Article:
Sony made the biggest leap and did a great job doing it with their VR system that attaches to their PlayStation 4. With solid hardware and 50 million PlayStation users, they need to increase production to meet the demand. This is ‘good’ VR and if it’s your first introduction to VR you will be satisfied until you try… the Oculus.
The granddaddy of VR, or rather the one that made it popular, is Oculus Rift. Right up there with it is the HTC Vive. Some say the Hive is better than the Oculus because of its 78 sensors, a full 360-degree view and a cheaper price tag than the Oculus. The company behind the Vive is Valve that has developed a humongous gaming ecosystem for it. I think this is the best overall VR system on the market now.
It’s clear that the consumer has only been waiting for good quality equipment before joining the VR world. IDC forecasts worldwide revenues for the AR/VR market to grow from $5.2 billion in 2016 to more than $162 billion in 2020, a compound growth rate of 181.3%.
My interest in VR and the people creating it comes from my experience with a new Vancouver ‘player’, Blueprint Reality. Blueprint is doing to VR what Apple has done to the first ‘brick’ phone. Innovation and a philosophy that if they build the tools to help themselves in conjunction with building a product, they will have exceptional tools to sell to other developers and a product for consumers.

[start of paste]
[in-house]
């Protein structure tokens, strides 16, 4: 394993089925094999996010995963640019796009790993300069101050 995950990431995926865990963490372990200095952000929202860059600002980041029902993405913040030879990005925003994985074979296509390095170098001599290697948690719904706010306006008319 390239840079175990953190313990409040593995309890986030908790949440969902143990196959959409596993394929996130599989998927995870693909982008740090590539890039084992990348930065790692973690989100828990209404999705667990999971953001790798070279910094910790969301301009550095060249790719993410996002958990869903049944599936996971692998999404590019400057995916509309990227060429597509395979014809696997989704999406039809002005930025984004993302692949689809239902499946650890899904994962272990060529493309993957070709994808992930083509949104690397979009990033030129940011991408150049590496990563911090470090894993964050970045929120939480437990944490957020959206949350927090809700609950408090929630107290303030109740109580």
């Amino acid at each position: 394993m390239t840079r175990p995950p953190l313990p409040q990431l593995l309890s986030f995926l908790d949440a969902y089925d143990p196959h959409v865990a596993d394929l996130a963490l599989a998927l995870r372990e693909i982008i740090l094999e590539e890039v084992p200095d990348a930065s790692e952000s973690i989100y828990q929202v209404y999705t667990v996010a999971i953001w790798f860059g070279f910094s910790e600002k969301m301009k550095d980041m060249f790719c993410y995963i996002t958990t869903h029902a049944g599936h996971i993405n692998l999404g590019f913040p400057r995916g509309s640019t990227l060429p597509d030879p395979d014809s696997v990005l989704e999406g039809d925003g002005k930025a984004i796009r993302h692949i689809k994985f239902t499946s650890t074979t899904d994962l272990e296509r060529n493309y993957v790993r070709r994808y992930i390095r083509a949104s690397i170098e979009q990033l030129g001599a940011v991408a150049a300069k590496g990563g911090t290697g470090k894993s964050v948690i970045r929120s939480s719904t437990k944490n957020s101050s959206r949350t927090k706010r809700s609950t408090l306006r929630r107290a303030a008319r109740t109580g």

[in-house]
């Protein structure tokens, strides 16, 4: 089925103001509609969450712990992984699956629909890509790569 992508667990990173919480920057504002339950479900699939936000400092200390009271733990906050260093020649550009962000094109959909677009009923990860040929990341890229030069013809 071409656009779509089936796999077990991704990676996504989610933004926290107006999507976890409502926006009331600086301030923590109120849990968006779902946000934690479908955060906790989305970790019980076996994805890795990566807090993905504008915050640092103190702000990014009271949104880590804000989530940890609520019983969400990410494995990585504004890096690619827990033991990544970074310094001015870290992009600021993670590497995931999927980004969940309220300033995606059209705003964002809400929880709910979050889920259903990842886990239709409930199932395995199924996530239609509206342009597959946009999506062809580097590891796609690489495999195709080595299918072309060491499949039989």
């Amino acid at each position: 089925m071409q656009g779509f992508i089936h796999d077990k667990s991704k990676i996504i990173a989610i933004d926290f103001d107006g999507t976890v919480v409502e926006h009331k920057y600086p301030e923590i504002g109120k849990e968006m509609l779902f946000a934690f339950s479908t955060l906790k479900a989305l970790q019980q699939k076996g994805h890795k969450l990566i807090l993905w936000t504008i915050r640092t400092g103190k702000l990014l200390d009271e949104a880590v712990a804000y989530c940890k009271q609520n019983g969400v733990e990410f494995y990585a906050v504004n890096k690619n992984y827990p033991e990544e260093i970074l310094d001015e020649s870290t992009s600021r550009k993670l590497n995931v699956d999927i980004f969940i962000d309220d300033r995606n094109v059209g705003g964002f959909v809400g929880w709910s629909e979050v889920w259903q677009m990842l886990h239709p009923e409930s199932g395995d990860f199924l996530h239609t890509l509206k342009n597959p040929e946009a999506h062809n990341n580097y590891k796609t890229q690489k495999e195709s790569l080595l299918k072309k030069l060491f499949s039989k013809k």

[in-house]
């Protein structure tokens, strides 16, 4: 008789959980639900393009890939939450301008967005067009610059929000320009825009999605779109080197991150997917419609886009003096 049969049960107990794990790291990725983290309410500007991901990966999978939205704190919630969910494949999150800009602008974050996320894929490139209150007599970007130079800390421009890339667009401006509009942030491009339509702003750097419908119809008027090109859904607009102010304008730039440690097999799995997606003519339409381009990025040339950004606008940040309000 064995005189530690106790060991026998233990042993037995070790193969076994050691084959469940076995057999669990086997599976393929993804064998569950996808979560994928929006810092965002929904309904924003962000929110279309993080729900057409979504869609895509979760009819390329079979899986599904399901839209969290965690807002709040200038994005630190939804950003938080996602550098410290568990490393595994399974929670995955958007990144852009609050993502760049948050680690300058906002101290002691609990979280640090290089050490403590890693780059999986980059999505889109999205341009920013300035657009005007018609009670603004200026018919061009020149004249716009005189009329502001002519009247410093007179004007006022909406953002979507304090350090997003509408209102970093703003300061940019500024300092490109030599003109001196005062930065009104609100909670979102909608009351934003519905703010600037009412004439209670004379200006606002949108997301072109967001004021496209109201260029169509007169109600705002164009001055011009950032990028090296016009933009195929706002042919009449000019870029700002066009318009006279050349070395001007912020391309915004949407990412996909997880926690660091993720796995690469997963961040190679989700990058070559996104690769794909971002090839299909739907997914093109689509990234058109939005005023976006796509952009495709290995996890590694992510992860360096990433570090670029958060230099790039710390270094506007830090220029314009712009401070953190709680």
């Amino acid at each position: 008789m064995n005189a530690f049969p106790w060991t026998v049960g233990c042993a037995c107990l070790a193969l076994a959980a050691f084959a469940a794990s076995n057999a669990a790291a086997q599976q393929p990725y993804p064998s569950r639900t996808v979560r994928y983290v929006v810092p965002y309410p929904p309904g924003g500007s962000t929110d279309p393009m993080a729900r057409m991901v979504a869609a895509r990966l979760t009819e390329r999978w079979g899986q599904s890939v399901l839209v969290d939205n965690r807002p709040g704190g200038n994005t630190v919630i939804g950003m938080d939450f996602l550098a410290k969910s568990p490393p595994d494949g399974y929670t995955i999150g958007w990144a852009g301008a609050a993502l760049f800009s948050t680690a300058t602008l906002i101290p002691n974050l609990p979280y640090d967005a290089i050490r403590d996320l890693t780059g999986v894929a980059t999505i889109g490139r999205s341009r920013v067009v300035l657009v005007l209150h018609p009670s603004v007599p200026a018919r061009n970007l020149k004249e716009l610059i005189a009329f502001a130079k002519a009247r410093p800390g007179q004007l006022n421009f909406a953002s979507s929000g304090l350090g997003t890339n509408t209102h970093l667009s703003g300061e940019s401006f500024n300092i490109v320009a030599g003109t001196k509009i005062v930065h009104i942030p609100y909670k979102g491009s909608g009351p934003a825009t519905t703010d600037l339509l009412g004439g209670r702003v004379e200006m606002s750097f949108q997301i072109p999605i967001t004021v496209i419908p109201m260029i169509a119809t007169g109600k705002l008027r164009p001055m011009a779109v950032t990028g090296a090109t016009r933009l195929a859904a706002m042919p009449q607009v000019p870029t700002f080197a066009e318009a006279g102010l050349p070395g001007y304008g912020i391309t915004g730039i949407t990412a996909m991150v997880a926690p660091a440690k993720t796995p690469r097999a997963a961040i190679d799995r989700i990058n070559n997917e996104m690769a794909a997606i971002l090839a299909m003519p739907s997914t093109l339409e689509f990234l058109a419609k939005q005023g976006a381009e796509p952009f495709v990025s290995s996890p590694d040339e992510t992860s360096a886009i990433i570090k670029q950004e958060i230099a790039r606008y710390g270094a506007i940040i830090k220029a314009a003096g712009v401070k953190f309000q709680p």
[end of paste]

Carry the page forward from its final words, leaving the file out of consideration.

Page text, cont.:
CEO of Blueprint, Tarrnie Williams, said, “For the first time in history, the state of the art in Virtual Reality has the ability to emotionally transport people beyond our world.” He goes on to say, that “As a creator, I’ve spent my career building games to give people amazing experiences outside their normal lives, and now we can truly deliver. I’ve never been more excited about the journeys we can build and the stories we can tell.”